What is asserted in this essay is the position of the black woman and the clout of assumptions surrounding them in the liberation theory, in general, and black theology in particular. The Black liberation is a critique of the classical theology and how it harbors white supremacy and racial radicalism towards the marginalized communities. While the Black Liberation theology has resisted white supremacy, it has ignored the issues of patriarchy; so tightly knit with the problem of marginalization. This leaves the women of color oppressed, and ultimately, it is also a problem of intersectionality. The problem of racial tyranny is an imperative issue; however, it should not be raised so high that the freedom and rights of black women take a back seat to it.
The Black Liberation Movement and the theology it revolves around, is dipped in religious salvation. Their approach to Jesus is more literal — a poor, oppressed human being, who rose from his trials as a free man-reborn, no longer a slave to the bounds of his earthly existence. It is not hard to see how his premise connects extremely well with the Black Liberation Movement. The “Holy Spirit” is not just holy, but also free! The image of God in the black churches of the time was a grand entity, one that sets His believers free, quite like the way He saved the Jewish slaves through Moses. According to James Hal Cone, a black theologian and strong advocate of the black liberation ideology, spoke of God as the champion of the victimized, specifically the African-American community (Cone, “A Black Theology of Liberation” 56-7).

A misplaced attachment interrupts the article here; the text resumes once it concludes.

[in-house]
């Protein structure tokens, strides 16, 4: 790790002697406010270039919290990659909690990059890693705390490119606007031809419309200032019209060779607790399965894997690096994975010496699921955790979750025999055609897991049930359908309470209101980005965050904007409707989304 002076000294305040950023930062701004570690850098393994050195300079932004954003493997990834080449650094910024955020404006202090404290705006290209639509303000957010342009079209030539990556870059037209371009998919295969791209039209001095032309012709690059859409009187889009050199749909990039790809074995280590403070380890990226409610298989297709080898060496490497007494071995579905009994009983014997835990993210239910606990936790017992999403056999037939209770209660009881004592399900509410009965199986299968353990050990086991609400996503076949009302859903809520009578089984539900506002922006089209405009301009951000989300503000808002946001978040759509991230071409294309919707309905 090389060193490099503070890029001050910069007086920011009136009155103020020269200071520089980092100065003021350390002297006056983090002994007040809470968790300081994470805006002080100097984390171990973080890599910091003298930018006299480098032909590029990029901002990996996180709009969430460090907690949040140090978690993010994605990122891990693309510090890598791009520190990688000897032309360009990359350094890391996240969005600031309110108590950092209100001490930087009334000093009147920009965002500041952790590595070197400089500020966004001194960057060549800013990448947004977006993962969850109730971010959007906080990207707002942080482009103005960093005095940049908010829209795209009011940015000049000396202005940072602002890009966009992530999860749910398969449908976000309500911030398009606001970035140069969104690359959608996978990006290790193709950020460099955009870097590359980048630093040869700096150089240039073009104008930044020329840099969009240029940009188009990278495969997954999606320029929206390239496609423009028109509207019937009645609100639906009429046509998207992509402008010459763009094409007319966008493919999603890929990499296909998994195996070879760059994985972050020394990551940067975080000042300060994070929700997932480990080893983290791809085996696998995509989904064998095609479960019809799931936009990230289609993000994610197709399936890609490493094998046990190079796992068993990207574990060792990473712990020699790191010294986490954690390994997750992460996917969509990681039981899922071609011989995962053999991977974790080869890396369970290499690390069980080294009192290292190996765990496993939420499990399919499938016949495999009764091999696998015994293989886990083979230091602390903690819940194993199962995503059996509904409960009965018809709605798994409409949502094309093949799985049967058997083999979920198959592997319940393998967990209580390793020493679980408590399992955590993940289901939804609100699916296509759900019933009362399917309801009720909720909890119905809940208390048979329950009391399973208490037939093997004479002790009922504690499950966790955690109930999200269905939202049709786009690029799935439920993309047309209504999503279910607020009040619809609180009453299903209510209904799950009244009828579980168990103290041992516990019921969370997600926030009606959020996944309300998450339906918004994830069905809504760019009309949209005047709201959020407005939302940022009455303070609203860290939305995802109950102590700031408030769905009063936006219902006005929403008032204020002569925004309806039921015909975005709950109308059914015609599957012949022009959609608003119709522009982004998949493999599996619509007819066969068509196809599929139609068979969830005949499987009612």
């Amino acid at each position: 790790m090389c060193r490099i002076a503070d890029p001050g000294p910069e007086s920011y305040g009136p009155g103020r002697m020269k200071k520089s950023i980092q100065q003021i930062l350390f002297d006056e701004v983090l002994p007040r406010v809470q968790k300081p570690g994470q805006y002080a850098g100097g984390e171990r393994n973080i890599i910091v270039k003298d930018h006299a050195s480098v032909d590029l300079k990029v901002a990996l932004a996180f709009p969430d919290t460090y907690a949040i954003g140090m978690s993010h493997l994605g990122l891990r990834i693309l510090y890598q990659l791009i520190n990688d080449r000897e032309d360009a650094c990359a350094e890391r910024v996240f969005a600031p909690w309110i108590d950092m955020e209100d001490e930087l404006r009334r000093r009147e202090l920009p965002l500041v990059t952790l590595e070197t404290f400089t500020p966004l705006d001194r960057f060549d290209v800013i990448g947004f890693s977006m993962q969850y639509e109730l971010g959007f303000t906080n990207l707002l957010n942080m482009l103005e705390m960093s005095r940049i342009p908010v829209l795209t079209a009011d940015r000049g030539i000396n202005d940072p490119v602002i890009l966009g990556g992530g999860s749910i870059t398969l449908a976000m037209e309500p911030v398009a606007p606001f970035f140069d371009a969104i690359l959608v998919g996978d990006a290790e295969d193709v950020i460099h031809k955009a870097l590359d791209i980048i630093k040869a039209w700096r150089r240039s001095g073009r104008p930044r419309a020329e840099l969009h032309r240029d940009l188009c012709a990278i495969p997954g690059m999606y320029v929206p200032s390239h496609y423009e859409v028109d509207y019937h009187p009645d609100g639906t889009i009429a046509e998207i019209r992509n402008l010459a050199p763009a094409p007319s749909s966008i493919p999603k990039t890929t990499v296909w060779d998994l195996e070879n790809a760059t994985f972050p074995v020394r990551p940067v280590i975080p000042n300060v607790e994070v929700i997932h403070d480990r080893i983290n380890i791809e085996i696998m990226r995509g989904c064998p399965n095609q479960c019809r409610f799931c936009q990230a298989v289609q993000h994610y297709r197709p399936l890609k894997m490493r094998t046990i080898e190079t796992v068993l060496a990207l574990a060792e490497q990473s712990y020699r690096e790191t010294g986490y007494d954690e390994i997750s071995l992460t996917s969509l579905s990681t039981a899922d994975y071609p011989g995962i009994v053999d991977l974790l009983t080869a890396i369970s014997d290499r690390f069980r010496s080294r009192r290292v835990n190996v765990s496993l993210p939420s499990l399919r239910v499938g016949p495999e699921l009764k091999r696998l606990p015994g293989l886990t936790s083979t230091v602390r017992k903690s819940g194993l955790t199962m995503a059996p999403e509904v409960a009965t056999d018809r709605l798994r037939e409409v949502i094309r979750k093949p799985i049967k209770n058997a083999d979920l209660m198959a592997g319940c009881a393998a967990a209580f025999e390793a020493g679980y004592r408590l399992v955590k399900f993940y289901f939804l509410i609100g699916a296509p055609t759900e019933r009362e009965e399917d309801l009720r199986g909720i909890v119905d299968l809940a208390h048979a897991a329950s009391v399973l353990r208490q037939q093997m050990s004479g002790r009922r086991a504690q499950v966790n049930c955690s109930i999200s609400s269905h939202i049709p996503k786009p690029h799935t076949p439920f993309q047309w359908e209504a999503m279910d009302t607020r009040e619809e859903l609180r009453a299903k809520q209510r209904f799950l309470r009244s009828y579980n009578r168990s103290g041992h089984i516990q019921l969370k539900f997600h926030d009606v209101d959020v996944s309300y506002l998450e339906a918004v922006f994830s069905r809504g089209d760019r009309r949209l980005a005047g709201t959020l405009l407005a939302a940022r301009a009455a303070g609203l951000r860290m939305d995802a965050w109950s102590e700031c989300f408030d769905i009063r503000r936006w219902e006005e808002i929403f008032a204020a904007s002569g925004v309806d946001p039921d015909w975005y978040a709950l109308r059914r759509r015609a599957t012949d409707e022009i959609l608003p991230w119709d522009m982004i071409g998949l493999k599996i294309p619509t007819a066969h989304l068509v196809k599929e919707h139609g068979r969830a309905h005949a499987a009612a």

However, like most other theologies and options, the Black Liberation Theology focuses on the black Man not woman. Their brand of oppression was a double edged sword, racism and sexism. Their experiences and desire for freedom and liberation is overlooked, making the black feminists feel that the black liberation theology can only gain legitimacy once it discards ALL forms of bias, which of course means race and gender (Hopkins, 30) During the earlier days, the Black Liberation Movement catered only to the men; women of color were discriminated in white and black churches.
The historical progress of the Black Church, their sessions and groups within principally White churches, have been driven by the yearning of Black people to preserve their human pride and their need for human fairness in an environment where they were denied this basic right by the dominant social and ecclesial wing of society. Catholic and protestant churches alike had conceded Christianity to the White supremacist, adjusting the mandate of the powerful to conform to the then prevalent social norms of segregation, servitude and slavery.